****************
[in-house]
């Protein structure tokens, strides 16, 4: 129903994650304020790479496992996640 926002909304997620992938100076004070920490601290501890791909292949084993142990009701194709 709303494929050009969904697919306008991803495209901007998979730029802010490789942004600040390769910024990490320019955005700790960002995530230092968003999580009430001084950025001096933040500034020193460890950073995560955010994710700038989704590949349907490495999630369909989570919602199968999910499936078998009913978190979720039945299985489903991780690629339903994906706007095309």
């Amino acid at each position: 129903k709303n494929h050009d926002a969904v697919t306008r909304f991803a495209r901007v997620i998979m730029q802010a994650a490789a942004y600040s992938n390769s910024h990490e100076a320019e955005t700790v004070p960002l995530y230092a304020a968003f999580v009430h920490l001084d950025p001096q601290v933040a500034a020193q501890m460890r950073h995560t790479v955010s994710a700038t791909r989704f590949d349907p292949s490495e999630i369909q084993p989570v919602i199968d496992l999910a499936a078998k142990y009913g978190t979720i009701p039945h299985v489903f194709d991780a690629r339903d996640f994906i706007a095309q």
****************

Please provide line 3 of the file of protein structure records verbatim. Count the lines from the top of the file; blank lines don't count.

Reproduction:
């Amino acid at each position: 129903k709303n494929h050009d926002a969904v697919t306008r909304f991803a495209r901007v997620i998979m730029q802010a994650a490789a942004y600040s992938n390769s910024h990490e100076a320019e955005t700790v004070p960002l995530y230092a304020a968003f999580v009430h920490l001084d950025p001096q601290v933040a500034a020193q501890m460890r950073h995560t790479v955010s994710a700038t791909r989704f590949d349907p292949s490495e999630i369909q084993p989570v919602i199968d496992l999910a499936a078998k142990y009913g978190t979720i009701p039945h299985v489903f194709d991780a690629r339903d996640f994906i706007a095309q």